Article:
a, The overall design of Nucleome Browser. Nucleome Browser consists of a series of web components with synchronized operations, each of which is focused on a specific data type and can be combined with the others in a flexible manner. A unified hierarchical event-dispatch system allows modules (outer circle) from either the same domain or different domains to synchronize their status on the basis of genomic coordinates and highlighted regions. Operations (for example, navigation to or highlight of a region or regions) initiated in any component will automatically dispatch to all connected web components through the event-dispatch system (inner circle). Nucleome Bridge, a web browser extension, empowers various external data portals (for example, the UCSC Genome Browser) to communicate with other modules in the platform. b, A screenshot of Nucleome Browser illustrates interactive exploration of multimodal 4DN data. Users can use the mouse to navigate to or highlight a region of interest on 1D and 2D tracks in a genome browser web component. OMERO image viewer shows the details of the image on the selected locus on the image track. The 3D genome structure model web component shows a 3D view of chromosome structure with colors indicating the signals of genomic data. c, The web browser extension Nucleome Bridge further transmits both genomic coordinates and highlighted regions to other web applications, including UCSC Genome Browser, HiGlass viewer, custom data viewers or Jupyter notebooks, to generate plots in real time. d, A customized web application can connect Nucleome Browser to the in situ genome sequencing (IGS) data hosted on the IDR platform. Users can navigate the IGS dataset to select an individual cell and this web application will automatically fetch images from IDR and mark the locations of probes as circles. As users select regions on the genome browser panel on the left, probes overlapping with the highlighted regions will also be highlighted. Clicking a probe will lead users to the IDR portal and open an OMERO.iviewer for further examination.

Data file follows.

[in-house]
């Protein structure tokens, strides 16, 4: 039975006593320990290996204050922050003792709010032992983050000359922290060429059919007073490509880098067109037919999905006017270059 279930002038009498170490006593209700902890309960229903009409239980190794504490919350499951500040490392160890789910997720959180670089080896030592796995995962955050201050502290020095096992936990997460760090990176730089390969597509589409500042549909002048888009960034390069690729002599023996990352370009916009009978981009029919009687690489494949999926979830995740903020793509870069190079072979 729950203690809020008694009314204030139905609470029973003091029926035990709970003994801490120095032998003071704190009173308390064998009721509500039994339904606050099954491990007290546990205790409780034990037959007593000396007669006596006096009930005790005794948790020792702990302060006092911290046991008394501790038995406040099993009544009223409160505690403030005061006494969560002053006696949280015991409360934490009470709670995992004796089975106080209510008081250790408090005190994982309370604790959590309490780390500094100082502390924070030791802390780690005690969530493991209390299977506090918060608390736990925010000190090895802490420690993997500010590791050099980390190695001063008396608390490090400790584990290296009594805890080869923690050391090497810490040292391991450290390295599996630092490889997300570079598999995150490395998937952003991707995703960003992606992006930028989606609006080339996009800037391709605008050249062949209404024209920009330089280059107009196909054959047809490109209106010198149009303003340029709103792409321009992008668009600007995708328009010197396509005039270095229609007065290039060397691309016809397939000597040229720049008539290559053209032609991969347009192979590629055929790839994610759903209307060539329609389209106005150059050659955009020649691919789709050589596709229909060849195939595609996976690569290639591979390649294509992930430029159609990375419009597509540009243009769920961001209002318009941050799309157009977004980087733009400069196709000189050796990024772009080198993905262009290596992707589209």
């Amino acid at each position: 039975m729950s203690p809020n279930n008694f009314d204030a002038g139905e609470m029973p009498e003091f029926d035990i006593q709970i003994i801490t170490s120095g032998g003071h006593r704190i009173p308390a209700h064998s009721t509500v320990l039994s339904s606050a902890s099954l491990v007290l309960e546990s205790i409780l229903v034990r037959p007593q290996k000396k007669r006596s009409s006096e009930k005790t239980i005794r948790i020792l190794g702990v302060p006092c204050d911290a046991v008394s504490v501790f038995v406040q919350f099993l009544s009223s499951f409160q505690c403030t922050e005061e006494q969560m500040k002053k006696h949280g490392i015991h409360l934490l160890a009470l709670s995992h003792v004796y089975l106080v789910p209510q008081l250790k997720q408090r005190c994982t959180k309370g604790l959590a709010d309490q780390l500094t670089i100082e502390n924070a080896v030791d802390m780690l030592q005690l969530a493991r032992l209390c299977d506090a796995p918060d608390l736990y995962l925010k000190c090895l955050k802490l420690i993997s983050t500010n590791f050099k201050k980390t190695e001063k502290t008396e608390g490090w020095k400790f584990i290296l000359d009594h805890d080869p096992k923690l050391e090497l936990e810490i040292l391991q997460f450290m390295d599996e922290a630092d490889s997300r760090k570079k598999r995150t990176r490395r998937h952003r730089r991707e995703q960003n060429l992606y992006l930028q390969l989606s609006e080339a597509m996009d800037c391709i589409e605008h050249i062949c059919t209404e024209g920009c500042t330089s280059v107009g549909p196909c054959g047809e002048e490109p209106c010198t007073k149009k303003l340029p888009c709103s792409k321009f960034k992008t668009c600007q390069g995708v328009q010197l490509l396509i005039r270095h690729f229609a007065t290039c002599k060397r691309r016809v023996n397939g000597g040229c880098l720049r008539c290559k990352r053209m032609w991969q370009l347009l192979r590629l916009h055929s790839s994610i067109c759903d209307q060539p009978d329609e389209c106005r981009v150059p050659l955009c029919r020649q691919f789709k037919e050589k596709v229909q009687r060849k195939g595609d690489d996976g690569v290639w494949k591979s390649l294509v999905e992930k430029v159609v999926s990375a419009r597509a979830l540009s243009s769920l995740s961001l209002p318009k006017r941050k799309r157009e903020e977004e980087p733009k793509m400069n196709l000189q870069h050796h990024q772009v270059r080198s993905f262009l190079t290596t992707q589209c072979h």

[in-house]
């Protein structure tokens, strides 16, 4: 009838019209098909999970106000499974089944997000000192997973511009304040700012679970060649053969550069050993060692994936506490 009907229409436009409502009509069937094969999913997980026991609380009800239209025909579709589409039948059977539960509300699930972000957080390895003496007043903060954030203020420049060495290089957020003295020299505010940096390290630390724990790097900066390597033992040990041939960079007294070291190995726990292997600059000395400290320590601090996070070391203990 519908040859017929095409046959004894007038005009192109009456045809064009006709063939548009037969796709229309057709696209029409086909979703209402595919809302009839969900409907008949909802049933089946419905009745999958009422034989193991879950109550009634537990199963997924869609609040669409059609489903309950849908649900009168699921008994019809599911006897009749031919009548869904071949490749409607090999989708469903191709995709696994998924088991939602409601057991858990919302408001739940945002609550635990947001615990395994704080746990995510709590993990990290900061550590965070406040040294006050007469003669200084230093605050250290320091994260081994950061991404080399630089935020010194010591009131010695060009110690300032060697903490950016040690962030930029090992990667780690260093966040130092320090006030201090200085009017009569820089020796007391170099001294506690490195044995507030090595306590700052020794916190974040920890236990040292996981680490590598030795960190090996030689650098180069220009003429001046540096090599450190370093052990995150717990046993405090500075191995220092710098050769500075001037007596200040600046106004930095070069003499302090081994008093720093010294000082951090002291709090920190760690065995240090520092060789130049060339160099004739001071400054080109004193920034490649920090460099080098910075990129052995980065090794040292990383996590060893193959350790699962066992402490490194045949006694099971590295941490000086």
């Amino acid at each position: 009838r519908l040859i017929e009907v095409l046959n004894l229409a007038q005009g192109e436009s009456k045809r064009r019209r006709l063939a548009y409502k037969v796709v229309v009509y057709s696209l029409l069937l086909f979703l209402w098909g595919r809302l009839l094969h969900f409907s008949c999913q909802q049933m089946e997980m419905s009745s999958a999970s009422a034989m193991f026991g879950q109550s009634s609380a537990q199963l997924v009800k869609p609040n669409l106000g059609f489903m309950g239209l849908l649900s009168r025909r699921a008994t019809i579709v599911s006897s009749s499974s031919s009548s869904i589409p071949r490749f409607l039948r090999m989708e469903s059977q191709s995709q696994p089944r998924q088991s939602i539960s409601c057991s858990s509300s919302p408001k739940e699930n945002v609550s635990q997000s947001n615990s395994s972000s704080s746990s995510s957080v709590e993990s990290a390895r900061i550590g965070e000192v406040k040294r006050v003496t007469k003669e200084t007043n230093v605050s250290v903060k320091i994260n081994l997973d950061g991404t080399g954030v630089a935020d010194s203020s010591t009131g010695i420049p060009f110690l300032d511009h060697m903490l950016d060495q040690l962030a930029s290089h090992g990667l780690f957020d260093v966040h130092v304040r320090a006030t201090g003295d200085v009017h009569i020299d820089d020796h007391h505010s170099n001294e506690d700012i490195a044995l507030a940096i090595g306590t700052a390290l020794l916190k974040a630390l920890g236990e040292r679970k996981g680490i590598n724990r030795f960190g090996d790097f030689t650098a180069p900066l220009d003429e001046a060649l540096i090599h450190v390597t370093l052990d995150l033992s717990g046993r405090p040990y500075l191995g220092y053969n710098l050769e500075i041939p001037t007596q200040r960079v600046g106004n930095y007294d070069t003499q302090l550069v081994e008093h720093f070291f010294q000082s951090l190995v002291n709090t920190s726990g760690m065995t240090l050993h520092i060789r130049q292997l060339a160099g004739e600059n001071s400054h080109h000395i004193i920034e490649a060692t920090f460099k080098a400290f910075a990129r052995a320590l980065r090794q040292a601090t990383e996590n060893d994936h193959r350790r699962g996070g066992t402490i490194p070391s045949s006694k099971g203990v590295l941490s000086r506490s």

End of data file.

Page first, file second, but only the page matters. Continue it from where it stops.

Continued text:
The core component of our adaptive communication design is a multi-channel hierarchical event-dispatch hub (Supplementary Fig. 2 and Supplementary Note C) that automatically recognizes a user’s operations triggered in any web component and then synchronously updates the status of web components or data portals from different domains. For example, when a user navigates to or highlights a region of interest in a genome browser panel, all other panels or portals (including the UCSC Genome Browser, the customized HiGlass viewer and the Python Jupyter notebook) synchronously change to display and highlight the corresponding region, initiate the OMERO image viewer, or update plots in the Jupyter Notebook accordingly (Fig. 1a–c and Supplementary Note B.3 and B.4). Multi-way communications are achieved through the Nucleome Bridge web browser extension (Supplementary Fig. 3 and Supplementary Note C). Users alternatively can divide panels into specific channels such that synchronization is restricted to those panels within the same channel (Supplementary Fig. 4). Users can efficiently perform integrative comparisons of nuclear organization in different cellular contexts (Supplementary Fig. 5 and Supplementary Note B.5). A scatter-plot analysis tool allows global comparison between two bigWig tracks (Supplementary Fig. 5). We can take the same approach to comparing single-cell 3D genome data7 (Supplementary Fig. 6 and Supplementary Note B.6). Nucleome Browser is, to our knowledge, the first platform that supports such multi-domain and multi-channel interactive visualization, which greatly enhances heterogeneous and multimodal data exploration.